Sinopec gets into coal chemicals
Updated: 2011-12-07 07:52
By Zhou Yan (China Daily)
A Sinopec gas station in Liuzhou, the Guangxi Zhuang autonomous region. The largest oil refiner in Asia said earlier that more than 70 percent of its total crude oil for refining purposes is imported. A new coal-chemical project in Henan province is expected to reduce that heavy reliance on imports. Deng Keyi / For China Daily
$3.3 billion joint venture in Henan province to make olefins from methanol
BEIJING - China Petrochemical Corp, or Sinopec Group, will further tap into the coal-to-chemical sector by making an investment of about 21 billion yuan ($3.3 billion) in a joint venture project in northern Henan province by the end of this year, a source from the company said on Tuesday.
Sinopec Group, Asia's biggest oil refiner, will have a 51-percent stake in the methanol-to-olefins joint project, and the Henan government will hold the rest.
The project is expected to have a designed production capacity of 1.8 million tons of olefins annually, the source said.
The joint venture is part of a larger plan under which Sinopec, working with the local government, will build a complete industry chain that uses coal as a feedstock source for methanol, which will be converted into olefins.
Under the plan, Sinopec will set up another joint venture with the Henan government for the conversion of coal to methanol.
Sinopec will have a 49-percent stake in that project, and the local government will hold 51 percent. The total investment amount is still being decided.
Sinopec's Zhongyuan Petrochemical Corp, based in Henan province, already has a methanol-to-olefins project with an annual production capacity of 600,000 tons of olefins.
The Beijing-based energy conglomerate has established a team led by Chairman Fu Chengyu to further tap into the sector, according to the Sinopec Group spokesman Huang Wensheng.
The company's move is part of a strategy to diversify its investment portfolio and reduce its heavy dependence on crude oil imports during the nation's 12th Five-Year Plan (2011-2015), analysts said.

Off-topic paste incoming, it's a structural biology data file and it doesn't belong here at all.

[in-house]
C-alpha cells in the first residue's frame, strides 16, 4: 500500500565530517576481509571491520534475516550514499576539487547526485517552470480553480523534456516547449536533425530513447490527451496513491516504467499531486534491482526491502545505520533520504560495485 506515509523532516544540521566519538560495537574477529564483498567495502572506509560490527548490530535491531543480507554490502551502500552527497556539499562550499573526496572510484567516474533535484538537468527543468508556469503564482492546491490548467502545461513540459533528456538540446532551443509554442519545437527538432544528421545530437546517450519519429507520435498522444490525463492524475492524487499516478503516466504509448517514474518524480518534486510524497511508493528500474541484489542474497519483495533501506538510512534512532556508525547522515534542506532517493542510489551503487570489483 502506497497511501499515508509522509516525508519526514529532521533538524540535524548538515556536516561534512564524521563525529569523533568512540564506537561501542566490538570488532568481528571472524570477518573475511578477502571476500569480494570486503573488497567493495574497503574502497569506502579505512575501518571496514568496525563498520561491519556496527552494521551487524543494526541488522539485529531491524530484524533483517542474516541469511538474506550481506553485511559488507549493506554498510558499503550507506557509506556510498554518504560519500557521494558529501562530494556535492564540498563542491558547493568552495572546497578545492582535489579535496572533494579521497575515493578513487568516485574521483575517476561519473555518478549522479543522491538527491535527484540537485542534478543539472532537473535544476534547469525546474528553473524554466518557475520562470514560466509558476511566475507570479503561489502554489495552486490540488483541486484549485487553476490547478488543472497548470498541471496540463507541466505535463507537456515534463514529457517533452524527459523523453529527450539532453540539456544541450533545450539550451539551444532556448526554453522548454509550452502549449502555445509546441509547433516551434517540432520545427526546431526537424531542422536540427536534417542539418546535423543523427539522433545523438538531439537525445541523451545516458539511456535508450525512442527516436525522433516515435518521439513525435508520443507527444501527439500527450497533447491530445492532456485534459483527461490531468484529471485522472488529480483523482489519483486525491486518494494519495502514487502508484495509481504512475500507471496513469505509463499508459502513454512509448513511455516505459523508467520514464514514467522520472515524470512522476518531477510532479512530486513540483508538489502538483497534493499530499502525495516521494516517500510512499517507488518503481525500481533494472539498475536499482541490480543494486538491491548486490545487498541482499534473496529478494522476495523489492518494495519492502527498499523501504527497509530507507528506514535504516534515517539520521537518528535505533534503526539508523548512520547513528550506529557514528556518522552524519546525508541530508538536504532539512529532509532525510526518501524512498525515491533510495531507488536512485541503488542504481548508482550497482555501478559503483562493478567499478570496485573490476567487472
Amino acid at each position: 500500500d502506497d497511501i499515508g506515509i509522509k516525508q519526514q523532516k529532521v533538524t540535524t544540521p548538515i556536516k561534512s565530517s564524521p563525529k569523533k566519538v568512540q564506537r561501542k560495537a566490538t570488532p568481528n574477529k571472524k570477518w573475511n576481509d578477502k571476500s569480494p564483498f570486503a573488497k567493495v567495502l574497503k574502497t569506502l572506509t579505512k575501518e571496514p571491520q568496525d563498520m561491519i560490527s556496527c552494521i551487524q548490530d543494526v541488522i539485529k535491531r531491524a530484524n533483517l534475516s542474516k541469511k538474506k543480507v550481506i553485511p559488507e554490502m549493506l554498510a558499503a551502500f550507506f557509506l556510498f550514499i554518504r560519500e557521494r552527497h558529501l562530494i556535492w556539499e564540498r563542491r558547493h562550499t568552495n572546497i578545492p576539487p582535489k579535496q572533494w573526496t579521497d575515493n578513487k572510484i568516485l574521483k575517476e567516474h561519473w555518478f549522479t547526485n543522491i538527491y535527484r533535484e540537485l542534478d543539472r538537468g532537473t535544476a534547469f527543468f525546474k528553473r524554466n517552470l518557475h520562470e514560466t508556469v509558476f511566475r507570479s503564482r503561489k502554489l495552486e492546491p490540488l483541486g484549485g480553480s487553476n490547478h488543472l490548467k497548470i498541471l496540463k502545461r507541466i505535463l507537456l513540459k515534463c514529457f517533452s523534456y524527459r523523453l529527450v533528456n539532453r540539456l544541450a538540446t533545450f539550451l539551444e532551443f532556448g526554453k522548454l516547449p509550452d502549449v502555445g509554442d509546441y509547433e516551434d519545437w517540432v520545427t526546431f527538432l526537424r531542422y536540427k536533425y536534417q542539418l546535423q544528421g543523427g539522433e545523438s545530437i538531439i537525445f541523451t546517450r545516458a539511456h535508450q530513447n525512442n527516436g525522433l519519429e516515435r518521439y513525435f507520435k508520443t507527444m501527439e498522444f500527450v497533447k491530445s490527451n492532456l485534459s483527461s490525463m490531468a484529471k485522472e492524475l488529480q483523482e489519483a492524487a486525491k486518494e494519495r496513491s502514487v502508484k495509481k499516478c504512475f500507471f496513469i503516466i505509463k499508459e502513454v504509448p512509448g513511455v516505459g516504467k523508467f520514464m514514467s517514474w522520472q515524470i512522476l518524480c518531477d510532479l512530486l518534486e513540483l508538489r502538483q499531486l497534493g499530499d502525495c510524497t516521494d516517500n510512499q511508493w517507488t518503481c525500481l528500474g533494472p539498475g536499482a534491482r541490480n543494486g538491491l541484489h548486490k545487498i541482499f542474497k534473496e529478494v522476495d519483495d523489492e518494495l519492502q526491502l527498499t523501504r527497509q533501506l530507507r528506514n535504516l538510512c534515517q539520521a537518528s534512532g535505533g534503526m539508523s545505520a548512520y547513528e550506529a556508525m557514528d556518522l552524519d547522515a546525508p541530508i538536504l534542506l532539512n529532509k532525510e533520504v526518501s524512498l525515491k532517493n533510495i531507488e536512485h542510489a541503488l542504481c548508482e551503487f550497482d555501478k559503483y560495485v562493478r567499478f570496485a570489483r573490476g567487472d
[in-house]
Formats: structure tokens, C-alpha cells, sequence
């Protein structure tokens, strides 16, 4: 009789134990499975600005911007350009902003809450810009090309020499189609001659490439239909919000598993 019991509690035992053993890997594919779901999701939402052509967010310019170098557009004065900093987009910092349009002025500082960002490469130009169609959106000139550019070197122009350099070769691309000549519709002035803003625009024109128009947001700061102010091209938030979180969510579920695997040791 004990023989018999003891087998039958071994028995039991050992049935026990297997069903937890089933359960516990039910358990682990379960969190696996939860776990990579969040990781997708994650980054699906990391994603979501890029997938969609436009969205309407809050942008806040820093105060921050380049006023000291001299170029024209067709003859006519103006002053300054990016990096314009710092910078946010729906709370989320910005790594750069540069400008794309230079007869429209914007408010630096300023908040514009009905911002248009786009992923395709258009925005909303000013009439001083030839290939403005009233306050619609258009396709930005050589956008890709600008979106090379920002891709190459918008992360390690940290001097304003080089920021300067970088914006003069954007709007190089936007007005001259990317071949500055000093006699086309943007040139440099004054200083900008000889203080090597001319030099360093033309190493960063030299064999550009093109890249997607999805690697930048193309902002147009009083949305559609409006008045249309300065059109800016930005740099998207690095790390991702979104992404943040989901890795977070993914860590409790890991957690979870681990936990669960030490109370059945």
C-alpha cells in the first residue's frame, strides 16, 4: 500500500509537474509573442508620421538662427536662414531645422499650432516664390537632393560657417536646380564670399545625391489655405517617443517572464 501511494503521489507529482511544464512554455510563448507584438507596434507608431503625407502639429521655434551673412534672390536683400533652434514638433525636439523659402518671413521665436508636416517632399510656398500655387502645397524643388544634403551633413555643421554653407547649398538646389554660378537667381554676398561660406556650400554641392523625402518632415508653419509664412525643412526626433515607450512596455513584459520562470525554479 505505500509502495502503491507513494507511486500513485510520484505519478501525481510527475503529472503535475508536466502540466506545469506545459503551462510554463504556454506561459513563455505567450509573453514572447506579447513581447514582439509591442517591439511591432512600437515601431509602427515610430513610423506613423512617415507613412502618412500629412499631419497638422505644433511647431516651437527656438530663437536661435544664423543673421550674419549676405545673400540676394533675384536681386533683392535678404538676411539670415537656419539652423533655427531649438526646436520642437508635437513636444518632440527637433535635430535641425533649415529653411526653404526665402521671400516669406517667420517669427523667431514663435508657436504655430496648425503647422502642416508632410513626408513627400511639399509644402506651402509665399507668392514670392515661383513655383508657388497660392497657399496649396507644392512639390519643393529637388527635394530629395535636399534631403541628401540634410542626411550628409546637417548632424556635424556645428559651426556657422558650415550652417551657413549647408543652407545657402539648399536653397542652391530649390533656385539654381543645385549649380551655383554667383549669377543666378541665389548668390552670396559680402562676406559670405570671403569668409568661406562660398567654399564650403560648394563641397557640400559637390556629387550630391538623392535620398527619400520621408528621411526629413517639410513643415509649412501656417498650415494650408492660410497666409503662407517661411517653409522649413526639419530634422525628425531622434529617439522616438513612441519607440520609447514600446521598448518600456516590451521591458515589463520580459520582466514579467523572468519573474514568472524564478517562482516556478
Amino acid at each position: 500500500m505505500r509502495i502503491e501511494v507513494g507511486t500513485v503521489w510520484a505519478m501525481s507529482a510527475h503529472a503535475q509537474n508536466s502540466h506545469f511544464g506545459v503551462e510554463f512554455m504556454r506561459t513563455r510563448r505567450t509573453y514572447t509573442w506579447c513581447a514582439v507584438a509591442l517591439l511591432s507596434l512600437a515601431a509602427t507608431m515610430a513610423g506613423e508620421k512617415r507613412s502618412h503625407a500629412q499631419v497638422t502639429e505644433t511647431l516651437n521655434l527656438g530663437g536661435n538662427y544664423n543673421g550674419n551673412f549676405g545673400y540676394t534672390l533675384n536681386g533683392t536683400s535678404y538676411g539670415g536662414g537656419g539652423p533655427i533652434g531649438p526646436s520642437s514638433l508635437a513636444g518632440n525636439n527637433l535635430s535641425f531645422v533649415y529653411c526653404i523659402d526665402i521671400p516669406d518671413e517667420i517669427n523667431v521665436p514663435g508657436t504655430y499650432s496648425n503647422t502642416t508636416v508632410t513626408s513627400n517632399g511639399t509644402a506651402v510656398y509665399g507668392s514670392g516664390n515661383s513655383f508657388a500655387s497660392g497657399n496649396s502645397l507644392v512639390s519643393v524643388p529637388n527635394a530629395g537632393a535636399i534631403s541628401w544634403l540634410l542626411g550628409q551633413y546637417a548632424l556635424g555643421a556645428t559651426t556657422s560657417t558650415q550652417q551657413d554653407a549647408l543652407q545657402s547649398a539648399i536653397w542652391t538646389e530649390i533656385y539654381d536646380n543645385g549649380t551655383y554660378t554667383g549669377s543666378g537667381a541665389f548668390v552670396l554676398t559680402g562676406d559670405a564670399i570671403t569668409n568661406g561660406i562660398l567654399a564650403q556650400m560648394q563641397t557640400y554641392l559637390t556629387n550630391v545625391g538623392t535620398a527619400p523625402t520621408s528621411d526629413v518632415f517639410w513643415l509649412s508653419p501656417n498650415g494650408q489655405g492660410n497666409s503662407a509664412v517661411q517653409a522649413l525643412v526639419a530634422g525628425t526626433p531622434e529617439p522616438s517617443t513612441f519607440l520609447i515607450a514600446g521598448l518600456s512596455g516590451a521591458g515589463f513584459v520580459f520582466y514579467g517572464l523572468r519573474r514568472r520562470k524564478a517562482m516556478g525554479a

Sinopec said earlier that more than 70 percent of its total crude oil for refining purposes is imported.
The ultimate goal for the coal-to-chemical industry is to guarantee the nation's energy security by seeking alternatives to oil, said Zhang Minglin, vice-general manager of Yankuang Group Co Ltd, which was one of the earliest companies to move into the coal-to-chemical industry.
Imports provide more than 50 percent of the country's crude oil. Experts have said that China's reliance on foreign oil will keep rising to support economic expansion.
However, rich resources in coal have made China generally self-sufficient in energy. Coal accounts for about 70 percent of the country's total energy use.
To date, most of the participants in the coal-to-chemical sector have been coal companies, including China Shenhua Group and Yankuang Group.
However, the corporate rush into the industry in recent years has led to overheated investment, which prompted the central government to tighten requirements for such projects.
Du Minghua, head of the energy technology area expert group of the National Hi-Tech R&D Program of China, which is under the Ministry of Science and Technology, said that the industry will be from 2011 to 2015 in a trial period for large-scale commercial use.
(China Daily 12/07/2011 page14)